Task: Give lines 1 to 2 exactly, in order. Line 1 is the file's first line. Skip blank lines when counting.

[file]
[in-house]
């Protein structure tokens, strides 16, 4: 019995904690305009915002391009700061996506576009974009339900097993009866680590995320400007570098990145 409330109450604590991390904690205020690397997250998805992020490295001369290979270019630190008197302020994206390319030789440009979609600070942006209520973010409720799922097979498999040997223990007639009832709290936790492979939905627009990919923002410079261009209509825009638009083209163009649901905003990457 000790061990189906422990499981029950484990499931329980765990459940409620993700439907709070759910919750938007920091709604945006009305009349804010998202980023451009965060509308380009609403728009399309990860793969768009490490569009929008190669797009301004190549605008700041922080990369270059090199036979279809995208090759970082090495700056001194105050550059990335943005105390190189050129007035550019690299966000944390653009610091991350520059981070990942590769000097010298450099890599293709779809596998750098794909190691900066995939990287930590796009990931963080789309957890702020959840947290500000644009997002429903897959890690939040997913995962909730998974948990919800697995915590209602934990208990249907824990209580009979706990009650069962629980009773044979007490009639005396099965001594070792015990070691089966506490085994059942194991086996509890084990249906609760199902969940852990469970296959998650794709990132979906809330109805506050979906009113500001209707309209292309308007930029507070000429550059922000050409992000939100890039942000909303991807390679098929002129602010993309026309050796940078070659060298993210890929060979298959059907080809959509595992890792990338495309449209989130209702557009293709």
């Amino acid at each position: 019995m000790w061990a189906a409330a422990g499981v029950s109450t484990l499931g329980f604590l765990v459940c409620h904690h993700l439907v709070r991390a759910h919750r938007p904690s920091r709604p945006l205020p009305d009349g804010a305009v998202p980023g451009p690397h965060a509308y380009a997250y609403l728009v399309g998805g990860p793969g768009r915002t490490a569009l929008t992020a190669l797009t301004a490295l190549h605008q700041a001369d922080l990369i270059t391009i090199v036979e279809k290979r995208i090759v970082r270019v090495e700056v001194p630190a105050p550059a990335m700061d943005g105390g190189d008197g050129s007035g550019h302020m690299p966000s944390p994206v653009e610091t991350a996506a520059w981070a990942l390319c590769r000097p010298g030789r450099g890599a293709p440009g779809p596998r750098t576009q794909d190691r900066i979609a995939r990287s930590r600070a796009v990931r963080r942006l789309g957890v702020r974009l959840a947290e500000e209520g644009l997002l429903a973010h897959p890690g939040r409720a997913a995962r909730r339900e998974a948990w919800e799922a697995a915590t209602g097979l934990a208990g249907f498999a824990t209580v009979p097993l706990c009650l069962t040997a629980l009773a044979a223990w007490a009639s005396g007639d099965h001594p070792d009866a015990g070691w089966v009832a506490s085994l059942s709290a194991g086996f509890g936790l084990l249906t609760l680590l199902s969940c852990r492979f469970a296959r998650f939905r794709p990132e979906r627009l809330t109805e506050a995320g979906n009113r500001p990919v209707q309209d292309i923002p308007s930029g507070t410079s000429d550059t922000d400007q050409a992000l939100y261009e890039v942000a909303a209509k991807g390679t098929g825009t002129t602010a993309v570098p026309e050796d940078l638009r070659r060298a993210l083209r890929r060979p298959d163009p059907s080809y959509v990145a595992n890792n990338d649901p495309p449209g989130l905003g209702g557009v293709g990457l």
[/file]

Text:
[in-house]
């Protein structure tokens, strides 16, 4: 019995904690305009915002391009700061996506576009974009339900097993009866680590995320400007570098990145 409330109450604590991390904690205020690397997250998805992020490295001369290979270019630190008197302020994206390319030789440009979609600070942006209520973010409720799922097979498999040997223990007639009832709290936790492979939905627009990919923002410079261009209509825009638009083209163009649901905003990457 000790061990189906422990499981029950484990499931329980765990459940409620993700439907709070759910919750938007920091709604945006009305009349804010998202980023451009965060509308380009609403728009399309990860793969768009490490569009929008190669797009301004190549605008700041922080990369270059090199036979279809995208090759970082090495700056001194105050550059990335943005105390190189050129007035550019690299966000944390653009610091991350520059981070990942590769000097010298450099890599293709779809596998750098794909190691900066995939990287930590796009990931963080789309957890702020959840947290500000644009997002429903897959890690939040997913995962909730998974948990919800697995915590209602934990208990249907824990209580009979706990009650069962629980009773044979007490009639005396099965001594070792015990070691089966506490085994059942194991086996509890084990249906609760199902969940852990469970296959998650794709990132979906809330109805506050979906009113500001209707309209292309308007930029507070000429550059922000050409992000939100890039942000909303991807390679098929002129602010993309026309050796940078070659060298993210890929060979298959059907080809959509595992890792990338495309449209989130209702557009293709």